Toronto Metropolitan University

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Absolute pitch: neurophysiological evidence for early brain activity in prefrontal cortex

journal contribution
posted on 2024-03-21, 18:43 authored by Vivek V. Sharma, Michael Thaut, Frank RussoFrank Russo, Claude Alain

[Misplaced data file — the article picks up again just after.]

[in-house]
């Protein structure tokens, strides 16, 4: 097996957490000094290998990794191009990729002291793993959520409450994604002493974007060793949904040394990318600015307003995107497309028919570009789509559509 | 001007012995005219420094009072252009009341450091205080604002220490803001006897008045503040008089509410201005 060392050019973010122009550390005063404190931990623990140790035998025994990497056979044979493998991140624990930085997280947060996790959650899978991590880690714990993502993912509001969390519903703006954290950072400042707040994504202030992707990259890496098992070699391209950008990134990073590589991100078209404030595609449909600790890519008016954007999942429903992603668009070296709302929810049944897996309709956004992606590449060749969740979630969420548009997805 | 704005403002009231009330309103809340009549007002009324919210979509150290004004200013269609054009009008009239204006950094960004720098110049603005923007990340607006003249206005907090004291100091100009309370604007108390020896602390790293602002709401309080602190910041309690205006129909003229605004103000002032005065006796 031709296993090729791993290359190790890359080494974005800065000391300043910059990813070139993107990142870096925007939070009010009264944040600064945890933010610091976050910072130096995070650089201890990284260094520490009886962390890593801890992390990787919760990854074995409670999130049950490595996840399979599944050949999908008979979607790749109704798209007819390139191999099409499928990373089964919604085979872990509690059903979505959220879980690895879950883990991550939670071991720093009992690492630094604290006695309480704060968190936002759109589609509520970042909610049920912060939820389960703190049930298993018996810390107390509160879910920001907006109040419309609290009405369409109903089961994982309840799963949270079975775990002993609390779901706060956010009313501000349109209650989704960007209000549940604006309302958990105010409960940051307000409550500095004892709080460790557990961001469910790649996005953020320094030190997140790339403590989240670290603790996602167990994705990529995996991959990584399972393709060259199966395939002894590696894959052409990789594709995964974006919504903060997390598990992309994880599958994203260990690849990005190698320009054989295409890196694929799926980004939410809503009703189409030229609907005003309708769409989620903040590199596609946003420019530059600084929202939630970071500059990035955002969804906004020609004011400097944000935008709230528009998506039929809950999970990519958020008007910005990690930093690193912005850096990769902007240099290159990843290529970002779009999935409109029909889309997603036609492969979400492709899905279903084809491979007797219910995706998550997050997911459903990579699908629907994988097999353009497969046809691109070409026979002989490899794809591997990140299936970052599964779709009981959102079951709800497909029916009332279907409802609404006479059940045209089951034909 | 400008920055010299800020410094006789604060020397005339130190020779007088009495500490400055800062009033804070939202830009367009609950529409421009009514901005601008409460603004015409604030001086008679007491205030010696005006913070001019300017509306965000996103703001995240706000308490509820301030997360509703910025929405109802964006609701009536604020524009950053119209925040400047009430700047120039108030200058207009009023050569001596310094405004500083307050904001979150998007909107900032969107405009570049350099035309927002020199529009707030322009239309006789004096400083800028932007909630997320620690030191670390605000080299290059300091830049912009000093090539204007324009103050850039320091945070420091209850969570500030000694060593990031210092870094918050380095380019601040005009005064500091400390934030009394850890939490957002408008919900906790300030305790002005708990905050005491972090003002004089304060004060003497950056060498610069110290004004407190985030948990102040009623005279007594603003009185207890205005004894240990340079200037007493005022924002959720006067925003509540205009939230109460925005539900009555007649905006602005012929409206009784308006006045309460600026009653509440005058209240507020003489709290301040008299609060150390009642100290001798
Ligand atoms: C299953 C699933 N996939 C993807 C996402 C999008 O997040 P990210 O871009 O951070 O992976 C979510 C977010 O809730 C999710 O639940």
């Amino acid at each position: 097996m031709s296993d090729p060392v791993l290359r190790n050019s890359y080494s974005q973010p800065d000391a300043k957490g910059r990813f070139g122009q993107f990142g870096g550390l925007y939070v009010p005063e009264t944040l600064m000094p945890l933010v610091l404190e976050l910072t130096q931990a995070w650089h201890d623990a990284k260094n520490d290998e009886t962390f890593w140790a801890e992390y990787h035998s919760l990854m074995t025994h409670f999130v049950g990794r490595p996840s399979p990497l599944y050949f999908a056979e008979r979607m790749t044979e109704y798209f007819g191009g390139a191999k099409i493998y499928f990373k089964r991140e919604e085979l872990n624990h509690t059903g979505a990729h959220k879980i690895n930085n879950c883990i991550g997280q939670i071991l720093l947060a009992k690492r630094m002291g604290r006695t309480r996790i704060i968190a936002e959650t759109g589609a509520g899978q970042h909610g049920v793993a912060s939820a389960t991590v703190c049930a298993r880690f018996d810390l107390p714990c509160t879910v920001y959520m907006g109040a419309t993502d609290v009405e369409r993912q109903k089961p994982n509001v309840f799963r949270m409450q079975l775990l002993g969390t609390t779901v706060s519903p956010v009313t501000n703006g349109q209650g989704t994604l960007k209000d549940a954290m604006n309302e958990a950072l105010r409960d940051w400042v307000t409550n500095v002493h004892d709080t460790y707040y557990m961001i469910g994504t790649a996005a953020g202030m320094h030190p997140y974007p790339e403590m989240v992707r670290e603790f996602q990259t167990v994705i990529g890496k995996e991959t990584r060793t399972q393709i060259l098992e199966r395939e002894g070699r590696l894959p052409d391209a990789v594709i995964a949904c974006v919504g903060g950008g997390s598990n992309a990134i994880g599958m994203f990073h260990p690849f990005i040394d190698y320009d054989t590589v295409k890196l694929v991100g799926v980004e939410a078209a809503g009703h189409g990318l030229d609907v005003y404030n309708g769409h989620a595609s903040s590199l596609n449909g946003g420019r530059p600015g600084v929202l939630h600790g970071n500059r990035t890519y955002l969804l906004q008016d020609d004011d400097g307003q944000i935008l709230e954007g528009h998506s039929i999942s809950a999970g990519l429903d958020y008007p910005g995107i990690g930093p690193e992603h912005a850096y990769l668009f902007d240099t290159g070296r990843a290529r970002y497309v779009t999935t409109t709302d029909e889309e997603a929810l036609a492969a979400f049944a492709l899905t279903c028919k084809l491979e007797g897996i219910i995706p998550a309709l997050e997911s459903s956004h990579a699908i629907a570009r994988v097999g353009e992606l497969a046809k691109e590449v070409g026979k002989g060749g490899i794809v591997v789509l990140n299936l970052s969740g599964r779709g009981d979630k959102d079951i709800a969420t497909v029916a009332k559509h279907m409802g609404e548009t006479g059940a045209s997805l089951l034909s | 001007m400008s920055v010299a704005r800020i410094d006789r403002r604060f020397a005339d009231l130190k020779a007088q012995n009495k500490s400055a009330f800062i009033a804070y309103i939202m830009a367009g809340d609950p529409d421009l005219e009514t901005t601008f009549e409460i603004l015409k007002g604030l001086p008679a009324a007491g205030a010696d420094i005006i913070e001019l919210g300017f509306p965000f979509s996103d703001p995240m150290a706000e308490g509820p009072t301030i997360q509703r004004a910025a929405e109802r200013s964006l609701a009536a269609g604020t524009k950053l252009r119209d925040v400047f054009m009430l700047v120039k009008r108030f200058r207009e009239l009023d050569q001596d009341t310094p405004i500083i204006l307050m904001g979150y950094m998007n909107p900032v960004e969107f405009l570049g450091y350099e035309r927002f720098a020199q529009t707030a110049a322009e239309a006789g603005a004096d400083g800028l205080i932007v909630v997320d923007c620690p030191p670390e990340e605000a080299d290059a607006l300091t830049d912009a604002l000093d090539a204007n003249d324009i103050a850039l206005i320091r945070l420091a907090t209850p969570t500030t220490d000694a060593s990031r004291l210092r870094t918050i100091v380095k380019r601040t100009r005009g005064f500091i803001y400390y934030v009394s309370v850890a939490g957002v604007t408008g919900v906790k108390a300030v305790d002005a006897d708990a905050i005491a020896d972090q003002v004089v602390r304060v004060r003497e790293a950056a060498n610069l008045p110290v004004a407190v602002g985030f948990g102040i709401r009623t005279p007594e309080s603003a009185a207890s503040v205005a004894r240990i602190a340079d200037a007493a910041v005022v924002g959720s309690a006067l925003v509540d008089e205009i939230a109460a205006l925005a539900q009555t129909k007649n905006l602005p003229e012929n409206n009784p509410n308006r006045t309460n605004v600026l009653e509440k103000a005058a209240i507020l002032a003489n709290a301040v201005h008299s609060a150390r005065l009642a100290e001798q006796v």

Absolute pitch (AP) is the ability to rapidly label pitch without an external reference. The speed of AP labeling may be related to faster sensory processing. We compared time needed for auditory processing in AP musicians, non-AP musicians, and nonmusicians (NM) using high-density electroencephalographic recording. Participants responded to pure tones and sung voice. Stimuli evoked a negative deflection peaking at ~100 ms (N1) post-stimulus onset, followed by a positive deflection peaking at ~200 ms (P2). N1 latency was shortest in AP, intermediate in non-AP musicians, and longest in NM. Source analyses showed decreased auditory cortex and increased frontal cortex contributions to N1 for complex tones compared with pure tones. Compared with NM, AP musicians had weaker source currents in left auditory cortex but stronger currents in left inferior frontal gyrus (IFG) during N1, and stronger currents in left IFG during P2. Compared with non-AP musicians, AP musicians exhibited stronger source currents in right insula and left IFG during N1, and stronger currents in left IFG during P2. Non-AP musicians had stronger N1 currents in right auditory cortex than nonmusicians. Currents in left IFG and left auditory cortex were correlated to response times exclusively in AP. Findings suggest a left frontotemporal network supports rapid pitch labeling in AP.




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